# Semistable bundles on $\mathbb{P}_C^1$

I am trying to prove the following fact about the holomorphic vector bundles over the complex projective line:

• Stable vector bundles are the line bundles, i.e. $$\mathcal{O}(a)$$, the holomorphic line bundle of degree $$a\in\mathbb{Z}$$.
• Semistable vector bundles are the sum of line bundles of the same degree: $$\mathcal{O}(a)^k$$, $$k\in\mathbb{N}_0$$.

I take the differential-geometric approach of slope-stability: if $$E\rightarrow \mathbb{P}_C^1$$ is a holomorphic vector bundle over its slope is defined by $$\mu(E) = \frac{\deg E}{\text{rank}E}$$, where the degree is usually computed via the first Chern class, $$\deg E=\int_{\mathbb{P}_C^1} c_1(E)$$.

It is fairly easy to see$$^\dagger$$ that line bundles are stable: any holomorphic subbundle of a line bundle is either trivial or the same bundle; stability is satisfied vacuously.

It is also easy to see using Grothendieck's decomposition theorem (any holomorphic bundle over $$\mathbb{P}_C^1$$ is equivalent to some $$\bigoplus_i \mathcal{O}(a_i)^{k_i}$$ with all $$a_i$$ distinct. Should we have more than one term in that sum, taking the maximal $$a_M$$ involved here would yield a destabilizing subbundle of the form $$\mathcal{O}(a_M)^{k_M}\hookrightarrow \bigoplus_i \mathcal{O}(a_i)^{k_i}$$ and we have tha $$\mu(\mathcal{O}(a_M)^{k_M}) = a_M > \frac{\sum_i a_i k_i}{\sum_j k_j} = \mu\left( \bigoplus_i \mathcal{O}(a_i)^{k_i} \right)$$.

Now I'd only need to prove that all $$\mathcal{O}(a)^k$$ are semistable, meaning that any holomorphic subbundle $$E\hookrightarrow \mathcal{O}(a)^k$$ has at most slope $$a$$. I can't find any good argument for this. I tried considering the quotient bundle $$Q$$ this induces $$0 \rightarrow E \hookrightarrow \mathcal{O}(a)^k \twoheadrightarrow Q \rightarrow 0,$$ but I am unable to proceed any further. How could I show that $$E$$ does not destabilize $$\mathcal{O}(a)^k$$?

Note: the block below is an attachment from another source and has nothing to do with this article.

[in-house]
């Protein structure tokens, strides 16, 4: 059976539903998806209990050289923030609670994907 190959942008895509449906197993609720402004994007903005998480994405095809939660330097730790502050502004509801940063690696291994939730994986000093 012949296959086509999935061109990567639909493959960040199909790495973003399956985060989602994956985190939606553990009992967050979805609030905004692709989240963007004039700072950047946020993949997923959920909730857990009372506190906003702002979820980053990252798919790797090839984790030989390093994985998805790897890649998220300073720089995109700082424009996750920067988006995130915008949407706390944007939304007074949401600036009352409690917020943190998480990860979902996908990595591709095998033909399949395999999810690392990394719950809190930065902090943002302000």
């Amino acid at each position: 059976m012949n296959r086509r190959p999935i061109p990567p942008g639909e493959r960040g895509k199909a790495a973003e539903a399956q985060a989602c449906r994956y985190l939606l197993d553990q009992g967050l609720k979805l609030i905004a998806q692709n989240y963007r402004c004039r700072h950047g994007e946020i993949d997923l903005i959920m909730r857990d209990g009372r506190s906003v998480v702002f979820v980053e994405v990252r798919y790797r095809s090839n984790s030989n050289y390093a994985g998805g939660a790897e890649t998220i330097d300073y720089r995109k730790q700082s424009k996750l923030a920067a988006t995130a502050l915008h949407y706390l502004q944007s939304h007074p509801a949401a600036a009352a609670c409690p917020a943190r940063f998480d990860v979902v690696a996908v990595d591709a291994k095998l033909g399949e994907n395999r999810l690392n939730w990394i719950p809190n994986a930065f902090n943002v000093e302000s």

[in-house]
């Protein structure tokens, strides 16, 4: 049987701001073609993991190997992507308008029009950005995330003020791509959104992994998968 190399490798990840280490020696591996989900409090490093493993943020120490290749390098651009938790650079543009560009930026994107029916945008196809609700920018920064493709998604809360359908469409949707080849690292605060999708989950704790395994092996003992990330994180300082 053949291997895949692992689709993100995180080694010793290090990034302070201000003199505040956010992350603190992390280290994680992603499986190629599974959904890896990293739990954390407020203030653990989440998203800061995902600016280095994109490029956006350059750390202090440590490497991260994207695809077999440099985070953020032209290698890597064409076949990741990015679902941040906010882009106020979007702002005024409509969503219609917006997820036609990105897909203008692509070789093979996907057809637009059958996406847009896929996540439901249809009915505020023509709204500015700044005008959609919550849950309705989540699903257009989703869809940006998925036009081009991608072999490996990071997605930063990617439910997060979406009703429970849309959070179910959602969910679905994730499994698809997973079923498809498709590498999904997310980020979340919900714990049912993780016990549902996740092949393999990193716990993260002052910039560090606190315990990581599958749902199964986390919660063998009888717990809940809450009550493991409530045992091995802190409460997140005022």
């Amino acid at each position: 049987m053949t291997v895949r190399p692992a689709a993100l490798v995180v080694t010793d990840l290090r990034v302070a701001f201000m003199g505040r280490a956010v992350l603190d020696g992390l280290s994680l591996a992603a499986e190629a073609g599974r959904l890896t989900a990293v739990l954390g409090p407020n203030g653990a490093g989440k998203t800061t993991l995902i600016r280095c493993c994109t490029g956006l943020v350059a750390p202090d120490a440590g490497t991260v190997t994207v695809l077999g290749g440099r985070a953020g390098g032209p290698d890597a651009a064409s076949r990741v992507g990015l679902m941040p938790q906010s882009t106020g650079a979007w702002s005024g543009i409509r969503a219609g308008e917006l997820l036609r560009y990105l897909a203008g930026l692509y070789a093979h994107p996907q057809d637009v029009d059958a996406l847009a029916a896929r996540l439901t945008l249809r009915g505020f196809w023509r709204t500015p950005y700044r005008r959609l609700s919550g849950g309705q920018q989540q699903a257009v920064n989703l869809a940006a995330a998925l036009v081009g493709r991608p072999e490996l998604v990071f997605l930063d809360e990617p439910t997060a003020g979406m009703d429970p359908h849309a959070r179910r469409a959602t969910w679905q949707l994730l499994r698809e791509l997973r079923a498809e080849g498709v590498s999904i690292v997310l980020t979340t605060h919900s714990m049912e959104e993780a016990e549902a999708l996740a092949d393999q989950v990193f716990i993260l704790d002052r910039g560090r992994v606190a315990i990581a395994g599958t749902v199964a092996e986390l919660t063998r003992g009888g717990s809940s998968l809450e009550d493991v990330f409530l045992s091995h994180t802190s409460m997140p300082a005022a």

$$\dagger$$ Remark: I'd need to prove that stability can be tested with subbundles rather than subsheaves. I take this for granted over Riemann surfaces, but as a side note I would like an explanation of this fact or a reference.

• Hint: What is $Hom(\mathcal{O}(b),\mathcal{O}(a))$ if $b>a$? Nov 10, 2021 at 9:31
• In that case $Hom(\mathcal{O}(b),\mathcal{O}(a))\simeq \mathcal{O}(a-b)$ which has no global sections. However, even if I know $E$ must be some sum of line bundles, I cannot grasp how that structure allows me to assume something regarding an arbitrary injection $E\hookrightarrow \mathcal{O}(a)^k$, or how to apply the hint above. Nov 10, 2021 at 9:57
• Now just use the isomorphism $Hom(E,L^k)\cong Hom(E,L)^k$ Nov 10, 2021 at 11:03
• I am sorry for again asking for further hints: using that isomorphism I can see the injection as a direct sum of its components $f = \bigoplus f_i$. However, the injectivity of $f$ does not imply the injectivity of its components. Should I have the injectivity of at least one component, I'd deduce that $E$ is necessarily of rank 1, and isomorphic to $\mathcal{O}(a)$, and I'd be done. Nov 10, 2021 at 15:40

Let's prove this by contradiction and assume that the slope of $$E$$ is bigger than that of $$\mathcal{O}(a)^k$$.
Let $$E\hookrightarrow \mathcal{O}(a)^k$$ be an injective morphism. Decompose $$E\cong \bigoplus_{i=1}^n E_i$$ into line bundles. Since the slope of $$E$$ is greater than of $$\mathcal{O}(a)^k$$, we must have that one of the $$E_i$$ is isomorphic to $$\mathcal{O}(b)$$ where $$b>a$$. We can compute $$Hom(\mathcal{O}(b),\mathcal{O}(a)^k)\cong Hom(\mathcal{O}(b),\mathcal{O}(a))^k=0$$ meaning that $$\mathcal{O}(b)\hookrightarrow E\hookrightarrow \mathcal{O}(a)^k$$ has to be the zero map. This is a contradiction.